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Outgoing Harvard Vice President for Finance and Chief Financial Officer Thomas J. Hollister said in a Thursday interview that the University should be “very cautious” in its financial management as it confronts an increasingly uncertain economic climate.
The United States is currently facing an array of economic challenges, including record-high inflation levels, rising interest rates, recent bank failures, and stock market volatility. During the interview, Hollister said these challenges, which he called a “quadruple whammy,” will affect Harvard’s financial results in the coming years.
“There are storm clouds: Inflation is very clear and present and revealing in construction costs, supplies, services, everywhere,” Hollister said. “Capital market difficulties, bank failures, rising interest rates, and the fear, of course, upon the present — fear of a recession — so it’s time to be very cautious.”
Hollister also said current-use donations so far this fiscal year are “running behind last year.”
“Whether that’s a certain indication that the economy is softening, we don’t know yet. It’s also the year trend – we’re not sure how it will play out,” he said.
Hollister added the financial headwinds will “inevitably” affect Harvard’s endowment returns for fiscal year 2023, “and therefore the endowment’s capacity to make distributions in the next few years in the budget.”
Last fall, Harvard reported a $2.3 billion loss in endowment value for fiscal year 2022 — its first year of negative returns since 2016. Still, the University’s financial report for the last fiscal year cautioned that the reported endowment value, $50.9 billion, may not accurately reflect the current market value of the endowment’s assets due to uncertainty surrounding the valuation of private equity and venture capital investments.
Hollister said the recent financial turmoil has made it even more difficult to estimate the value of private assets in Harvard’s endowment.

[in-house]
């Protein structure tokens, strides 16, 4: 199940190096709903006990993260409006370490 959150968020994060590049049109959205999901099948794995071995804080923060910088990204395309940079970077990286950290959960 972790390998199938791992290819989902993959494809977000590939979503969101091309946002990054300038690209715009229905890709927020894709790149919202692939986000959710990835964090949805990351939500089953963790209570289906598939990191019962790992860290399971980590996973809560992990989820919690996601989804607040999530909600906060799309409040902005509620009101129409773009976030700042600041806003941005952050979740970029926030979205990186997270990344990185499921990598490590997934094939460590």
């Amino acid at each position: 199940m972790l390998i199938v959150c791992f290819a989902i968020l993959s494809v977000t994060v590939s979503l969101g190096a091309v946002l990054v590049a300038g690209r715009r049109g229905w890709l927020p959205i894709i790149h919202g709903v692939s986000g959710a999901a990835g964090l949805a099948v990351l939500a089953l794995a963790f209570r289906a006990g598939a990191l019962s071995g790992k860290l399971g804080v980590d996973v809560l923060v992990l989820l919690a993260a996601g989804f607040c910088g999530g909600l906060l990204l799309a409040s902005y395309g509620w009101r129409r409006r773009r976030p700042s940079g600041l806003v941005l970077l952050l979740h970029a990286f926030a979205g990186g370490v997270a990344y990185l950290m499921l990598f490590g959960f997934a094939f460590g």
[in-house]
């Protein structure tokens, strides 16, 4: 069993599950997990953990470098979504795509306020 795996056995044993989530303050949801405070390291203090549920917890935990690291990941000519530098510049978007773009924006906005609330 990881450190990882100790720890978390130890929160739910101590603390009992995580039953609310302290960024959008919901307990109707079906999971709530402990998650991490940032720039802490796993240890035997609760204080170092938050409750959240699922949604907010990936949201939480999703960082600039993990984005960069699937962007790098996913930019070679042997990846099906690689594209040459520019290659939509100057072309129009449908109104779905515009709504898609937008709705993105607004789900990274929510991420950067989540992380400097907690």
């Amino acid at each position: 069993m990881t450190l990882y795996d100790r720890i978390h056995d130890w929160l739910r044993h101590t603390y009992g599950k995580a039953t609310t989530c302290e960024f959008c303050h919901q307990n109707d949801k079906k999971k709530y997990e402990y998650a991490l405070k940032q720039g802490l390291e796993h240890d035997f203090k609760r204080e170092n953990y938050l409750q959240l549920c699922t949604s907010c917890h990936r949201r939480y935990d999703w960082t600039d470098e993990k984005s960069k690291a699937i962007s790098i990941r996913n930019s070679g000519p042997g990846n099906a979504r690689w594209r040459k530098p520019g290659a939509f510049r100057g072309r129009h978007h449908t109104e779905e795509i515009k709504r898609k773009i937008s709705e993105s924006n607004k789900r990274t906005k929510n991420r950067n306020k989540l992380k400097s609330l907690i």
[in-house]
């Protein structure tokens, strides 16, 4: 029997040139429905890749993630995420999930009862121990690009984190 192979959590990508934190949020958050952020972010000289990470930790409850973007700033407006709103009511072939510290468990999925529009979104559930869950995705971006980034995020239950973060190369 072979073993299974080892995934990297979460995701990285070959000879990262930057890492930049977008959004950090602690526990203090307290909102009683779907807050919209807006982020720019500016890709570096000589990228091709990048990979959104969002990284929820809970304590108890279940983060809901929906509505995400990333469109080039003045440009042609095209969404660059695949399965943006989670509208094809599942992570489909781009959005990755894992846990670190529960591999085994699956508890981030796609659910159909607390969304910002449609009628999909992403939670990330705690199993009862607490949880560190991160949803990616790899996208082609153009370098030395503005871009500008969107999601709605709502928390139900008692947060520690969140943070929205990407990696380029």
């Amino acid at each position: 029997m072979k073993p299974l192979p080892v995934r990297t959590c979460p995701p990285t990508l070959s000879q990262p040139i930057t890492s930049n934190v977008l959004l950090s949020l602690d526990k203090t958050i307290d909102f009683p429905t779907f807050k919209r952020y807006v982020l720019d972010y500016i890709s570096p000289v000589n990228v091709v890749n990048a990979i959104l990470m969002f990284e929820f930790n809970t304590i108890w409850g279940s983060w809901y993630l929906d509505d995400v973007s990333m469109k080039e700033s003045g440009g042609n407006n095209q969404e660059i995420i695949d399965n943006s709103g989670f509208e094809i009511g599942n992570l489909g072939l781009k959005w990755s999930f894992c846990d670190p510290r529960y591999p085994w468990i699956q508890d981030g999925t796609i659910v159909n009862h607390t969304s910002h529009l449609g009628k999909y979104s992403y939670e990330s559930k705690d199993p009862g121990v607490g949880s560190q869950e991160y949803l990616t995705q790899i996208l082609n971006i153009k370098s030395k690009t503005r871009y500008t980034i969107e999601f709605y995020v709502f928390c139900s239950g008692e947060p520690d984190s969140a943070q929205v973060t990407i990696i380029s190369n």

“The recent disruption in both venture capital and startup funding as well as bank failures has no doubt further exacerbated the question of what is the proper valuation for certain classes of assets,” he said.
Despite financial challenges, Hollister said Harvard is “fortunate” to have entered fiscal year 2023 in a “sound financial condition.” Harvard reported a $406 million surplus at the end of fiscal year 2022 — its highest in at least the last two decades.
The Thursday interview marked Hollister’s final interview with The Crimson. Harvard announced last November that Hollister would retire at the end of the academic year after serving as the school’s CFO for eight years.
Hollister is credited with preparing Harvard well for financial challenges resulting from the Covid-19 pandemic. In 2019, Hollister led recession planning with financial teams across the University to ensure the school was well-prepared for future economic downturns.
Reflecting on his tenure, Hollister said it is critical for Harvard to remain prepared to weather economic turmoil.
“Harvard in its almost 400 year history has seen many ups and downs, and we’ve certainly seen some of those in the last seven or eight years,” Hollister said. “Staying watchful, being prepared, maintaining sound financial footing were important most recently and in years ahead,” Hollister said.
Hollister’s retirement will coincide with that of University President Lawrence S. Bacow, who will be succeeded by Faculty of Arts and Sciences Dean Claudine Gay in July. Hollister said he was “thrilled” by Gay’s selection.
“I’ve had the opportunity to work with Claudine closely and think she’s terrific,” Hollister said. “One disappointment is that I will not have the chance to work with her or work under her leadership in the years ahead.”
During the presidential search, Hollister said he provided input on the “working relationship” between the CFO and Harvard’s top administrators: president, provost, and executive vice president.
Hollsiter said he looks forward to new endeavors following his retirement from Harvard.
“It has been a privilege to work at a place with such a worthy mission and so many interesting and dedicated people,” Hollister said. “But I have family, friends, adventures, and hopefully new chapters of contribution that I look forward to.”
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